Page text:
Gas to go: Several steps are needed to turn natural gas into gasoline. Natural gas is broken down under high temperatures into acetylene and a liquid-phase step converts the acetylene into ethylene. This can be converted into a number of fuel products, including high-octane gasoline, diesel, and jet fuel.
Credit: Synfuels


The goal for both companies is the same: to tap into natural-gas reserves that are too small or too remote to economically access with a dedicated pipeline. Much of this gas is a by-product of oil extraction. The World Bank estimates that more than 150 billion cubic meters of natural gas--equivalent to the combined gas consumption of France and Germany--are flared or released into the air every year by oil companies that have no economical way of getting the gas to market. The resulting greenhouse-gas emissions are a major contributor to climate change, the World Bank adds.

"With our technology, you can go into the field and process that natural gas into gasoline," Rolfe says. "Now it's a liquid, so it can be sent in existing oil pipelines. There's a huge opportunity for this in places like Russia, the Middle East, and South America."

There is also opportunity in Alaska's North Slope, where oil giants such as BP have been considering GTL projects as a way of getting natural gas to market as a by-product of oil extraction. BP spent $86 million on a demonstration Fischer-Tropsch plant in the late 1990s, with the idea that natural gas could be converted into diesel and mixed with crude oil being shipped through the 1,200-kilometer trans-Alaska oil pipeline. But the BP project never proved commercially viable.

Shirish Patil, a professor of petroleum engineering at the University of Alaska Fairbanks, says that the high cost of Fischer-Tropsch and rising oil prices now have the industry tilting toward building a dedicated natural-gas pipeline. But lower GTL costs could change that. "If there's any process that removes some of the steps of Fischer-Tropsch and reduces overall cost of conversion, that will certainly bear out in the economics," Patil says. "And it's the economics that will prevail."

Rolfe says that Alaska is certainly on Synfuels' radar. "We're working with the state of Alaska to use our plants as an alternative," he says. "The Fischer-Tropsch solution for the North Slope is not elegant at all. It's like getting an elephant up there to do your hard work, when all you need is two or three thoroughbred horses." Rolfe adds that a Synfuels refinery can be self-sufficient in remote areas because half the natural gas it taps can go toward power and heating requirements of the plant while the rest is converted into fuels. And unlike a Fischer-Tropsch plant, no hard waxes or toxic by-products result from the Synfuels process.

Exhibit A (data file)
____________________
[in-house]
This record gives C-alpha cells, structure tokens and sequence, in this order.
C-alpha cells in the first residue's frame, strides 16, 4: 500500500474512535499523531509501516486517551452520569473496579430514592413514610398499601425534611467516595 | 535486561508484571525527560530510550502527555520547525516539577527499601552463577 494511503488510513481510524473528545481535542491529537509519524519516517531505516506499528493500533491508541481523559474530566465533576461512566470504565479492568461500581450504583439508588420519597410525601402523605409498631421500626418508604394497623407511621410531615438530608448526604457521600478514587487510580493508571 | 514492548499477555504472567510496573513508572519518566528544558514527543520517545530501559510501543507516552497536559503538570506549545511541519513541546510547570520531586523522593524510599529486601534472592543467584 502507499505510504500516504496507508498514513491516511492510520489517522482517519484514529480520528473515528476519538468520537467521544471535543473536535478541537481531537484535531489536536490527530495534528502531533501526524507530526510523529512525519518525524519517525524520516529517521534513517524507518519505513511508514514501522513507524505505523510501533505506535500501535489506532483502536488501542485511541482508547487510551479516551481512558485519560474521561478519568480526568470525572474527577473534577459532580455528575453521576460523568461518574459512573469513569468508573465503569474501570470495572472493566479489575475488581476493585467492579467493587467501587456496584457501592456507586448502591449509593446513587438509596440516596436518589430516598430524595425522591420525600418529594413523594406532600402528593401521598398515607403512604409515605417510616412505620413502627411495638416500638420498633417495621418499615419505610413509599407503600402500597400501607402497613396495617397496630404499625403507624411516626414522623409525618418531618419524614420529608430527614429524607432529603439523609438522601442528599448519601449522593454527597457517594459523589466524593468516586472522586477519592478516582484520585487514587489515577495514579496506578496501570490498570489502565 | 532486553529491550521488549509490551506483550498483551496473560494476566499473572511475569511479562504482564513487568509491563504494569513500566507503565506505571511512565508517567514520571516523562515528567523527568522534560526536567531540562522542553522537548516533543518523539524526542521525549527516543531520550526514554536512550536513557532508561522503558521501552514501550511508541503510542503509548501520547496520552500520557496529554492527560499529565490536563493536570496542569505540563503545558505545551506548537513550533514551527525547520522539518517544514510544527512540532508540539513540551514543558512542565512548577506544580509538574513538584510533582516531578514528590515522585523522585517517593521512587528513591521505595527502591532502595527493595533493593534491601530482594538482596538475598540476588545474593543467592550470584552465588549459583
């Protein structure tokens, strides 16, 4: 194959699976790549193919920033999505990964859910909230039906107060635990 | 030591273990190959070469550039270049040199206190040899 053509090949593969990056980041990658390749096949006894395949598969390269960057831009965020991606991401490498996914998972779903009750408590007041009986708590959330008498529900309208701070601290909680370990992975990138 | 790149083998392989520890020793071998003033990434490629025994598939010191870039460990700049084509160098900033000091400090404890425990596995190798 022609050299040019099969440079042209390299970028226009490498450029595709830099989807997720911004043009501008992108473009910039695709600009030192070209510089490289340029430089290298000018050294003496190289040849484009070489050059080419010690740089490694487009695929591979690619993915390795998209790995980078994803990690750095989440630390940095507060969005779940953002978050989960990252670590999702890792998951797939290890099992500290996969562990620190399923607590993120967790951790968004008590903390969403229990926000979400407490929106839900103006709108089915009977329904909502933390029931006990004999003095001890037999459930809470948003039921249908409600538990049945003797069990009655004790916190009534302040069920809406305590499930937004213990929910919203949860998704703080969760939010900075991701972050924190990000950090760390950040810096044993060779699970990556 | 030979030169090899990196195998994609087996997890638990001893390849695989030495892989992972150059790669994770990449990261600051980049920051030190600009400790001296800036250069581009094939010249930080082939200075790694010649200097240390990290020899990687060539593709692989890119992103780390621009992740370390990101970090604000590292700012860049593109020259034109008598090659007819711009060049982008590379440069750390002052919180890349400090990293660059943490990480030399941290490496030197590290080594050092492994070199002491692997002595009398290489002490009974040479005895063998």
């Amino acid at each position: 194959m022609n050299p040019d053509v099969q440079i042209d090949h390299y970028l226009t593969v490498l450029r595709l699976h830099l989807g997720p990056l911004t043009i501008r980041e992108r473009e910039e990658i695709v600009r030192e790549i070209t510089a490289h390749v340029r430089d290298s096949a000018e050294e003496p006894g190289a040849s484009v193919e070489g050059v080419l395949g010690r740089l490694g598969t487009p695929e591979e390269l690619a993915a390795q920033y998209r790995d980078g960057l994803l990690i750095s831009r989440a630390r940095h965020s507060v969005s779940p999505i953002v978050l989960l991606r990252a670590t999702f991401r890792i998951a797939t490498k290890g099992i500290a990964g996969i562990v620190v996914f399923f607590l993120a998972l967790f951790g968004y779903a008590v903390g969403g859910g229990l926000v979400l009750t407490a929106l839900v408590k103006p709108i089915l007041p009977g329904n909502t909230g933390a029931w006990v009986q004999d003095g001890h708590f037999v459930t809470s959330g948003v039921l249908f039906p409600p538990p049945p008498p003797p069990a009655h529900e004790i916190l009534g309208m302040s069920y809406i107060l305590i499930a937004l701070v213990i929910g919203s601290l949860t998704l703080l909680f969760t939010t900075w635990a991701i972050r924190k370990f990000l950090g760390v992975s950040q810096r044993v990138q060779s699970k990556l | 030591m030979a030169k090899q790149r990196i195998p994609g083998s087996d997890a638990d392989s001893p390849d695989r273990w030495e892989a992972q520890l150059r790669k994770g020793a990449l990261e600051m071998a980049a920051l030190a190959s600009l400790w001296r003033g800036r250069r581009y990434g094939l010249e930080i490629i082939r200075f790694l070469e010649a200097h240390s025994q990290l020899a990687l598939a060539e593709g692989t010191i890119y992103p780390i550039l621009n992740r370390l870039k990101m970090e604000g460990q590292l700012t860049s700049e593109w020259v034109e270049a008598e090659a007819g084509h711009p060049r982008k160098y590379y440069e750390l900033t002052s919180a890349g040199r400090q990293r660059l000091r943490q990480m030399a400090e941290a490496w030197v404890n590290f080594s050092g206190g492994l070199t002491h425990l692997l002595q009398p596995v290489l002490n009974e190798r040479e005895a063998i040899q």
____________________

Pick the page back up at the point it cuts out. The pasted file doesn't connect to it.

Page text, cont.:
Synfuels estimates that only 200 of the 15,000 gas fields outside North America are big enough to justify the high capital costs of a Fischer-Tropsch plant. A handful of such plants exist today, including a Shell refinery in Malaysia and the Mossgas plant in South Africa. Another two plants are also under development, in Qatar and in Nigeria.

Devinder Mahajan, a chemical engineer with the Brookhaven National Laboratory, in New York, says that the industry will be somewhat skeptical until Synfuels has a commercial plant in operation. "There are a lot of investors out there who would put the money in if it has the claimed advantages over Fischer-Tropsch."

But such interest is building. In January, Kuwait-based AREF Energy Holding invested $28.5 million in Synfuels for a minority stake in the company and exclusive rights to market the refineries in the Middle East and North Africa. Rolfe says that sales interest is also building in Australia, Argentina, Egypt, and Kazakhstan.

Hall hopes that the last quarter of 2008 will be a "breakout" year for Synfuels and how it is perceived by the major oil companies. He understands, however, the industry's reluctance. "In this industry, everybody wants to be first to be second when adopting new technology. The Fischer-Tropsch process is at least proven. They know it works." By contrast, he says, Synfuels' approach, "hasn't been proven because there aren't any big facilities out there."

The secret tool of the US swim team(it's not the suit)


Kick start: A special device built to analyze a swimmer’s thrust (triangular structure, right) can help her stroke. Here, the red vertical line shows how much force the swimmer generates as she kicks.